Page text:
2. Revsimmy says:

    I’m really getting sick, tired and frustrated with the attitude that immediately looks for reasons to criticise adaptations of this kind, rather than see them as positives. It betrays a lack of imagination and a misunderstanding of the creative process. So thank you, Krish, for redressing the balance and providing a thoughtful and positive view of the film and the opportunities to engage.

  3. Matt says:

    A relevant theme I found was “does God remain silent?” Essentially – how does he communicate and can we ‘hear’ or know he will of God?

    It seems that no one in the story really knows the will of God but discerns it through vague visions and the Hollywood-style convenient wisdom of those around them (if at all). This is in no way a criticism but will help people ask the Christian, “how do you know what God wants of us/the world? Is it just visions or mythology?”

    There is a challenge to us all about whether God is silent to us today, but also an opportunity to share the clarity with which God’s final word in Jesus does show is his irresistible grace and how the bible as his words are relevant, understandable and applicable today.

  4. Andrew says:

    When sin and evil is pretty consistently reduced to resource mining and eating meat, I think we have a problem. Then we have Noah’s attempted infanticide and God looming over this whole sad affair like a vindictive eco-terrorist. The best thing I can see coming from this is that it makes the Biblical story look pretty tame for once. Do you seriously recommend this flick? I am really shocked Krish, really shocked. I appreciate trying to find positives in the midst of something generally negative, but this feels quite uncritically supportive. When the meaning behind the original story is completely mangled and essentially replaced by an idiosyncratic morality, it’s hard to see how it could be recommended as a good film.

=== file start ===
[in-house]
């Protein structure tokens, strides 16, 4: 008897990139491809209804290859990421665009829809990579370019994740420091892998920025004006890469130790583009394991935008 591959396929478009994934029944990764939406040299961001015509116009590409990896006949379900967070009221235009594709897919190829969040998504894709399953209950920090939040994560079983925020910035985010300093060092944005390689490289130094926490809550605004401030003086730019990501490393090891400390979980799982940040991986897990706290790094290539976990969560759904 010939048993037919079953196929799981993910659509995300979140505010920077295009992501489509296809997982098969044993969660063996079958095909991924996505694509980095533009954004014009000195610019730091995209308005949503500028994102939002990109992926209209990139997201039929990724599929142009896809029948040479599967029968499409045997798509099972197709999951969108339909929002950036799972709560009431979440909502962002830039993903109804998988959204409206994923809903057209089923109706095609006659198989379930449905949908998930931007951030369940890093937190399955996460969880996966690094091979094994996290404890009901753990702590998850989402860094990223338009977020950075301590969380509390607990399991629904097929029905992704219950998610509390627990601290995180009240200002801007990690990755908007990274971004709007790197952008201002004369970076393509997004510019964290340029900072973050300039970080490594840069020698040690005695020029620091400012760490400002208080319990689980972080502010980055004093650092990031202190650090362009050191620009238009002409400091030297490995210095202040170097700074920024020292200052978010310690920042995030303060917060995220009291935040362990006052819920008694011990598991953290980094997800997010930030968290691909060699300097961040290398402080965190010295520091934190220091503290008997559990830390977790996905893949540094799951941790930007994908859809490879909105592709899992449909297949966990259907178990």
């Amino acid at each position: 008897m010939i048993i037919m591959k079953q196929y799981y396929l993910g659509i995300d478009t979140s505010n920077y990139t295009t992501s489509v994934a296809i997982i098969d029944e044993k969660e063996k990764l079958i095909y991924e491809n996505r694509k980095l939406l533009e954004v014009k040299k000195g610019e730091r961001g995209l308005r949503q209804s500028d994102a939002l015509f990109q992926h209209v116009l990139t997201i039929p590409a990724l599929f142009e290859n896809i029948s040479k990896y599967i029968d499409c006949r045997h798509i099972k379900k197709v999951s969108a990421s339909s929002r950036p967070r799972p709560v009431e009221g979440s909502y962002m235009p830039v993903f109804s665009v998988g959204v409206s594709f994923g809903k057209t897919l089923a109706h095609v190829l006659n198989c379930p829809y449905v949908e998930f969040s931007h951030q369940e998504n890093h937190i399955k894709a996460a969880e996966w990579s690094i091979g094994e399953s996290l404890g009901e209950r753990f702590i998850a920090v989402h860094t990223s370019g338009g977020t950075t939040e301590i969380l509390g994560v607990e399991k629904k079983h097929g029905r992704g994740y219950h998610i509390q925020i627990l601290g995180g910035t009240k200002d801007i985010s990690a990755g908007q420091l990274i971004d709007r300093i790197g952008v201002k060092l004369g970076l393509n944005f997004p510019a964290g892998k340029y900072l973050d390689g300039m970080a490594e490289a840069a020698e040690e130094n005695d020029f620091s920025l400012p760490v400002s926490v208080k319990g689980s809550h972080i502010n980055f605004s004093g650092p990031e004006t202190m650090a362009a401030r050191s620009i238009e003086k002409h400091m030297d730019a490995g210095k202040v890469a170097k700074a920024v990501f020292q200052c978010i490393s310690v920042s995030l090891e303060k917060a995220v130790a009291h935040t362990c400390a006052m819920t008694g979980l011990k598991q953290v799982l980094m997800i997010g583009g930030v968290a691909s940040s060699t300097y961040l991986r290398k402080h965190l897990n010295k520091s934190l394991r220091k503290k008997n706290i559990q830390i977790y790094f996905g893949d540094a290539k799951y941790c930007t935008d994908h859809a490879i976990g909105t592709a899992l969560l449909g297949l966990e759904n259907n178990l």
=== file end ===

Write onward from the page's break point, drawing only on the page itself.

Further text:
5. Matt Adcock says:

    Good to read your thoughts Krish – as a comic book fan I had read the graphic novel which the film is based on / itself inspired by the bible passage. Aronofsky isn’t a believer so I was fascinated to see how he added and grappled with the wider fall / sin / redemption / salvation themes… Noah is more 300 than Sunday School – a new, creative and powerful artistic take…
    As Christians we can get hung up when someone does something a boy different to how we would – or look to engage as you suggest.
    I reviewed the film (as a cinematic experience – not on ‘accuracy’) here: http://darkmatt.blogspot.co.uk/2014/03/darkmatters-review-noah.html

  6. Nat says:

    It seems this film was not even based on the biblical narrative, but more of a Gnostic Jewish view.


  7. Ignatius says:

    Thank you for the positive post, Krish! (as always)

    Inspired by your attitude, I have also written my thoughts in
    “The Good, The Bad, and the Art in Aronofsky’s Noah”